Since 2018 I have been working with and loosely affiliated to a group of artists collectively involved in an ongoing project, under the banner CCFT, Creative Centre for Fluid Territories. This involvement has entailed field work at three locations: two in Cyprus, one in Norway, between March 2018 and October 2019. The artists involved used these intense periods of fieldwork each lasting three to five days in different ways. I chose to use each as an experimental test-bed for trying out new ideas in my practice.
Each of the three sessions of situated fieldwork gave rise to an action or event or performance, on my part, however, beyond the specifics of these performances, perhaps the most significant contribution of these experiments and experiences to my practice has been in helping to develop a way of working intensively at a site; responding to the histories, the stories and the material resources that each site uniquely has to offer, in an intuitive and improvisatory way and yet still within the terms of my overall research preoccupations.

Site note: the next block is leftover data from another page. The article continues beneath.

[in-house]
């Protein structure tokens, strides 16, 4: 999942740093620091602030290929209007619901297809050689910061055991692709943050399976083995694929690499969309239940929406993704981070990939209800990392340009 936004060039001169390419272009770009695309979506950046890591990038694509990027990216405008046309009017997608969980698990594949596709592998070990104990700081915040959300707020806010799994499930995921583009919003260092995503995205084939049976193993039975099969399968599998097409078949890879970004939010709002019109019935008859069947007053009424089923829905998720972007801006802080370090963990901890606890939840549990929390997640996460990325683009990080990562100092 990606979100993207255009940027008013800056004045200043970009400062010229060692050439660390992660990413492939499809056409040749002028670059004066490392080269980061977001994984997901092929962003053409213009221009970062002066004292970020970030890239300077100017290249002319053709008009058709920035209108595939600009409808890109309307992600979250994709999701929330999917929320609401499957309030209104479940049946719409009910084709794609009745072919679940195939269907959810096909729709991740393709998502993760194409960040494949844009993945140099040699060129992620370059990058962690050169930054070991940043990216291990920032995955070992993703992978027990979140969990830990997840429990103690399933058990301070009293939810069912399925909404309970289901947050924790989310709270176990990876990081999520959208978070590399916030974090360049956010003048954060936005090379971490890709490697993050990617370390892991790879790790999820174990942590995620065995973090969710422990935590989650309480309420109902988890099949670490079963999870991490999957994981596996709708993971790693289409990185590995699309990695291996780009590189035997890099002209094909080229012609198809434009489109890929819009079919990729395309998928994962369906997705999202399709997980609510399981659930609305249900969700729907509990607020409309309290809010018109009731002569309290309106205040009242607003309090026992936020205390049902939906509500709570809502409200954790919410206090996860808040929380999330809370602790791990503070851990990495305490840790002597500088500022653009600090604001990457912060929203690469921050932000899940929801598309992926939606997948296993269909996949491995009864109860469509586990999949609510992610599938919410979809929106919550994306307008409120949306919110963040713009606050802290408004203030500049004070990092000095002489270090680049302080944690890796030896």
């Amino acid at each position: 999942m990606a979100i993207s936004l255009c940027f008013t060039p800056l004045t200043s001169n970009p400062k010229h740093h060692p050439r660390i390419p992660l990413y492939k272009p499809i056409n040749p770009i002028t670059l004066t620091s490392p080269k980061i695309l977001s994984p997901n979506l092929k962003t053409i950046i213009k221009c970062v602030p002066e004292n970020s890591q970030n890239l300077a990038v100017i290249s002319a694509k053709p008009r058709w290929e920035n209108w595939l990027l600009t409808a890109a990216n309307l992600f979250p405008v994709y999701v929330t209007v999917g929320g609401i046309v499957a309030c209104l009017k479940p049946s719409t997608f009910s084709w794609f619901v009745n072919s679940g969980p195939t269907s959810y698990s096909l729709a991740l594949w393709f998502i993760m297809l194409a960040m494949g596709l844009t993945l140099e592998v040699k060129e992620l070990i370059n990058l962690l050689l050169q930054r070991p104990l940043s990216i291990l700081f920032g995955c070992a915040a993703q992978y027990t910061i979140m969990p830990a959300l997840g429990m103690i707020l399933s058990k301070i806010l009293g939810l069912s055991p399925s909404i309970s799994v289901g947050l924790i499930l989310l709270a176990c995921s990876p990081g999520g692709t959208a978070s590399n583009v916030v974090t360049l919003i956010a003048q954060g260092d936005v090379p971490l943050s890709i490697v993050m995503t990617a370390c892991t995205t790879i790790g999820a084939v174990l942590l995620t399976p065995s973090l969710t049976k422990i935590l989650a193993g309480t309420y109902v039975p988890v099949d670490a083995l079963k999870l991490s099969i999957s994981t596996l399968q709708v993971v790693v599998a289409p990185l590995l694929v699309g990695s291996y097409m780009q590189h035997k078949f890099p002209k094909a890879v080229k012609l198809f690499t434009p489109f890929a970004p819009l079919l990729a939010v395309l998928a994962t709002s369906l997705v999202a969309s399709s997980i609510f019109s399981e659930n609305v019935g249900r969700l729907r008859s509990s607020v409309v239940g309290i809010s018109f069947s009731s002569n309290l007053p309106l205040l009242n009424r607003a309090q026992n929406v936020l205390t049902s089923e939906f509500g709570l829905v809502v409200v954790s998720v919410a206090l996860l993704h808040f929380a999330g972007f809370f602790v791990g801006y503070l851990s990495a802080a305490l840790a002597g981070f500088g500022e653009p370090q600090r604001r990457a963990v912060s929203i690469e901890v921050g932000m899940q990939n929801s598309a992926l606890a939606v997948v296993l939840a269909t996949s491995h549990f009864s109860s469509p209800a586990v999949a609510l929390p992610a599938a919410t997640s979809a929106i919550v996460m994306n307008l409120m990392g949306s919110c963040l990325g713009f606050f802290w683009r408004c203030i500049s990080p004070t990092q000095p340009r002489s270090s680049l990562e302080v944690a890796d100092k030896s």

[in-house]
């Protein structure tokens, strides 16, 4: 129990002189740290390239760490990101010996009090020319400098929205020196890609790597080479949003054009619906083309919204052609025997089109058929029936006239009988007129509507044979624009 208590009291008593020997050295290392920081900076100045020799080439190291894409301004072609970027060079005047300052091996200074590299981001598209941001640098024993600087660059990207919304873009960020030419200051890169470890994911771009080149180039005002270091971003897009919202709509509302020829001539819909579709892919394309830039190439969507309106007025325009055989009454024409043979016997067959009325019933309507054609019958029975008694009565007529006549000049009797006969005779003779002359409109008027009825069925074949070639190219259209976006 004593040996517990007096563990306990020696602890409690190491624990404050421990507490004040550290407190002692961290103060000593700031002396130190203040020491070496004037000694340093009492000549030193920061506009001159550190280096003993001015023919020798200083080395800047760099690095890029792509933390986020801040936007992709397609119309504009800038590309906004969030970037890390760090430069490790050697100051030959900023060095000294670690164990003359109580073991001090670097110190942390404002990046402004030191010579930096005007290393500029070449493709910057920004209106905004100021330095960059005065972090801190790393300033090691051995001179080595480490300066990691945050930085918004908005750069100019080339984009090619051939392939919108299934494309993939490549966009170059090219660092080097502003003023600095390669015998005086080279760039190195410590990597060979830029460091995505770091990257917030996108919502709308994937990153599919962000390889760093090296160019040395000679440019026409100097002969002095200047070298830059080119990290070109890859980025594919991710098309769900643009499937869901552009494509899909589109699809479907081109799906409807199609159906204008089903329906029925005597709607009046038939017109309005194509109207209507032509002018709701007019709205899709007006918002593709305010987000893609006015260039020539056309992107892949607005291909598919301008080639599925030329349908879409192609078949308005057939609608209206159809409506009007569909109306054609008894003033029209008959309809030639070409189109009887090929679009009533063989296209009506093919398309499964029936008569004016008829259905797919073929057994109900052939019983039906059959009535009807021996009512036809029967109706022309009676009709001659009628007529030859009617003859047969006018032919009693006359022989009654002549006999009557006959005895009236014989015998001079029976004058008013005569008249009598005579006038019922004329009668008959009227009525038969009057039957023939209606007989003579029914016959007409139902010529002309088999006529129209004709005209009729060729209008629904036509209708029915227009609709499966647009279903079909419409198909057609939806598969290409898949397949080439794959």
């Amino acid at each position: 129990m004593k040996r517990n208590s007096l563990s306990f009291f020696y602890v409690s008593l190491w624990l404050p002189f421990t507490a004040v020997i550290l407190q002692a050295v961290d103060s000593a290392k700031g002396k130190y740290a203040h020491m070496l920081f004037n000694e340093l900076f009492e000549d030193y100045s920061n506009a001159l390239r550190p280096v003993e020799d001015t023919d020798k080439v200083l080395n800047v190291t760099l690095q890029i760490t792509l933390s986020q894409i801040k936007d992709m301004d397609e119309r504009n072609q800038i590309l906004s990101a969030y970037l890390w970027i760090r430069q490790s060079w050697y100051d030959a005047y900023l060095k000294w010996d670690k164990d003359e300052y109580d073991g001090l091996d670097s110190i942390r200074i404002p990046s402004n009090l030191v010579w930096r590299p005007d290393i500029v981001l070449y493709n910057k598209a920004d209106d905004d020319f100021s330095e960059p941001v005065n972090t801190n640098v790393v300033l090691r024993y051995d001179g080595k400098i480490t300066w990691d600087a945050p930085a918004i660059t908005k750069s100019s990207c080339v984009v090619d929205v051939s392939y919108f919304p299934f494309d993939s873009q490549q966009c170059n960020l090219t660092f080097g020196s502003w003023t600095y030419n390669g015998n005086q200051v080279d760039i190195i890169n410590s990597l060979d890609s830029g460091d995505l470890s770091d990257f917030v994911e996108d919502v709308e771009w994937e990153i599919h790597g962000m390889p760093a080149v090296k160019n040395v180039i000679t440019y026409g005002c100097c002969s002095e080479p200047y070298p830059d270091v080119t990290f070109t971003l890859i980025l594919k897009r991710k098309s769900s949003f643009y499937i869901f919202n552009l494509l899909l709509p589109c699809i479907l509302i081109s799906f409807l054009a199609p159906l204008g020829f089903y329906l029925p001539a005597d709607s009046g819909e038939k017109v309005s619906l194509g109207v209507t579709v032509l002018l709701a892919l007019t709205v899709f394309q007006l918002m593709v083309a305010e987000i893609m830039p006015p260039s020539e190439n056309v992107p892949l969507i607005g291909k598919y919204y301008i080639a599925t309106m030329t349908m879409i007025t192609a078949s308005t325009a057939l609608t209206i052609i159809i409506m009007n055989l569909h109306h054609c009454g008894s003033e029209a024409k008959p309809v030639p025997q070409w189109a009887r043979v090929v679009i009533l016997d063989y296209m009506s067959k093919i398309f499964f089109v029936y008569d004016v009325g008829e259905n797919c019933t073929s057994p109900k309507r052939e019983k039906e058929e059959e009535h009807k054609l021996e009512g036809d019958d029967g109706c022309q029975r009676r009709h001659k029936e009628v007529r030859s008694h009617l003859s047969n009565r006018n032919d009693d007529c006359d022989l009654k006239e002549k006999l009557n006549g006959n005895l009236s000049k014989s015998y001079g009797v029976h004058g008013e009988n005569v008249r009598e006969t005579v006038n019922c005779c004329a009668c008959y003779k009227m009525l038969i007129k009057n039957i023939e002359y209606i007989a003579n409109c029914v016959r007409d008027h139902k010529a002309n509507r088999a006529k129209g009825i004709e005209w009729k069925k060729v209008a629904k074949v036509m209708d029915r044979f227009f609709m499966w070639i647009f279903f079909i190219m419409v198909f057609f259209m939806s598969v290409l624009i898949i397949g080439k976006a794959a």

In each case I went through what I would describe as a process of searching out some specific facet of the site’s topology, ecology or history, which intersected with my research’s emergent themes and which allowed me to respond to what would in each case otherwise be a site of such historical import that any fleeting engagement would seem at best dilettante and at worst simply crass. It has been a process of “going small”; of burrowing around the “big” story, which in each case characterises the site in historical terms, to find some other and more personal entry point into work-making and story-telling.
The fieldwork in Norway, in November 2018, took place at the village of Tælavåg, on the Atlantic West coast, historically, the site of the nationally significant Tælavåg Tragedy during World War II. My work there, which focused ostensibly not on the tragedy itself, but on the area’s ecology, proved explicitly significant in the development of my research’s themes and my thinking about its objects and is archived and annotated, elsewhere in this RC exposition. The experiments arising from my two visits to Cyprus are detailed and documented here.